The Japanese Version

1991, 56 minutes, produced and directed by Louis Alvarez and Andrew Kolker
This award-winning film takes an unusual look at the West's influence on Japanese popular culture, looking at everything from weddings with giant rubber cakes to "love hotels", decorated in different Western fantasies; to Tokyo businessmen in letter-perfect cowboy outfits singing the theme to Rawhide.

The Japanese Version goes beyond the stereotypical images of Japan that are too often presented to Americans, and asks the questions: What happens to Western cultural ideas and objects when they are placed in a new setting? How have the Japanese navigated the flood of foreign influences that has been inundating their culture for a thousand years? With its series of entertaining yet revealing sequences, The Japanese Version is truly a cross-cultural surprise, as well as a warm and funny portrait of Japan today.

Here are some of the scenes included in The Japanese Version:

  • An overview of how the Japanese have adapted foreign influences throughout their history
  • A group of Tokyo businessmen who have reinterpreted the American cowboy myth to suit Japanese tastes: it's not about individualism, it's about working together to solve problems.
  • How Japanese women are taught Western etiquette at a Tokyo "charm school", using the same techniques they use to learn the classic tea ceremony
  • A young Japanese couple who decide to get married Christian style, even though they're not Christian
  • A portrait of the remarkable phenomenon of the gaijin tarento – well-paid Americans who have become TV stars in Japan be acting the part of "professional foreigners"
  • A Japanese game show that comes to the U.S. and uses important American monuments as part of its elaborate quiz competitions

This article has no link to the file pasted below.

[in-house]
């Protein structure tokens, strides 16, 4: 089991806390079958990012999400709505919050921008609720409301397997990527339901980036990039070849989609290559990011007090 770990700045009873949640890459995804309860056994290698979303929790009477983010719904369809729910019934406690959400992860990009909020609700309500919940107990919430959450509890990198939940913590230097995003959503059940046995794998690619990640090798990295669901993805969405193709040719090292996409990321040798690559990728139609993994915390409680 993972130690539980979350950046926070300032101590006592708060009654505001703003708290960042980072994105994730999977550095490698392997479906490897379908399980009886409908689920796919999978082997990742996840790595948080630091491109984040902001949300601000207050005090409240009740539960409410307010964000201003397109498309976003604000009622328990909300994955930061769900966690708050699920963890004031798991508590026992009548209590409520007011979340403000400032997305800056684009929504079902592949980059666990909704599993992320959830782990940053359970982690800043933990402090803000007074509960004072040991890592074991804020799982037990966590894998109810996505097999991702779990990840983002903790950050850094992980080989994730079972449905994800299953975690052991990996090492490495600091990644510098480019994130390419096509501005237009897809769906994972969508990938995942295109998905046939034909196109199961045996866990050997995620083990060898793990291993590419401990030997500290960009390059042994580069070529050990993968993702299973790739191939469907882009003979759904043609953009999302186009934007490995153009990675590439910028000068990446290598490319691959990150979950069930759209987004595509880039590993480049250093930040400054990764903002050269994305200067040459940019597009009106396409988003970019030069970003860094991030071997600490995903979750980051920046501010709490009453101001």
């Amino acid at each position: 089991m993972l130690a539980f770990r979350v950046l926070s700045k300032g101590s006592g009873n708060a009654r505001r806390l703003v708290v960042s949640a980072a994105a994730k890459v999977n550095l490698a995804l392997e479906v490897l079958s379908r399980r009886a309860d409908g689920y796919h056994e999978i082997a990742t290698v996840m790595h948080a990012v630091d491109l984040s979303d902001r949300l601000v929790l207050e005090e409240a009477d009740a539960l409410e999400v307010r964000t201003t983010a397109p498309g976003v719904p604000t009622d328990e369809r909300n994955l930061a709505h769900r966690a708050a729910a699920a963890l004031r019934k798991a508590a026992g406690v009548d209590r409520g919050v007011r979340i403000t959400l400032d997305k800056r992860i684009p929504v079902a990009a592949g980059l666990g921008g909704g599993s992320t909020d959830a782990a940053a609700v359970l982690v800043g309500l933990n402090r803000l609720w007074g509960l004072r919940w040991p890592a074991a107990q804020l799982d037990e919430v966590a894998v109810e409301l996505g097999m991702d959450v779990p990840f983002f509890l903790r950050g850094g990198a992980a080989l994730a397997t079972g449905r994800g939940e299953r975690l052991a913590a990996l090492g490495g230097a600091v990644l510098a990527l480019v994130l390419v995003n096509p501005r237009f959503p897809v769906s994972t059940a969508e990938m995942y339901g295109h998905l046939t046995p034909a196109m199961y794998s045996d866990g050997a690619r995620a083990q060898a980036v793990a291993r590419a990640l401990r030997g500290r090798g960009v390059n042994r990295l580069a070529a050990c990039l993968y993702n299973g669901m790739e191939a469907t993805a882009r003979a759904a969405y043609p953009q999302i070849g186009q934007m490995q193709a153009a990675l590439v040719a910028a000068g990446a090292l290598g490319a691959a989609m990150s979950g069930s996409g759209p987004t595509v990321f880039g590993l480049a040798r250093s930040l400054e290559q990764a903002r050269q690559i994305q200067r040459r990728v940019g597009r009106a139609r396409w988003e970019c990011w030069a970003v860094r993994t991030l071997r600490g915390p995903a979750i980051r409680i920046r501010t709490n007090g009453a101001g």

• Incisive commentary from eminent Japan observers like Donald Richie, Ian Buruma, and George Fields

The Japanese Version is an ideal teaching tool for both schools and businesses

  • The perfect orientation program for Japan-bound executives, teachers, students, and general travelers
  • Appropriate for Asian studies, anthropology, American studies, multicultural curricula, and for any audience that wants to understand more about contemporary Japan
  • A valuable up-to-date complement to books and films dealing with classical Japanese culture
  • An entertaining testimonial to the warmth and humor of Japanese popular culture
  • A rewarding employee-education tool for US-based Japanese companies with American employees

Principal Advisors: David W. Plath, University of Illinois, Hidetoshi Kato, Japanese National Institute of Multi Media Education

The Japanese Version was supported by grants from the Japan-U.S. Friendship Commission, the Japan-U.S. Educational Commission, The Panasonic Foundation, The Japan Foundation, the National Endowment for the Arts, and the New York State Council for the Arts.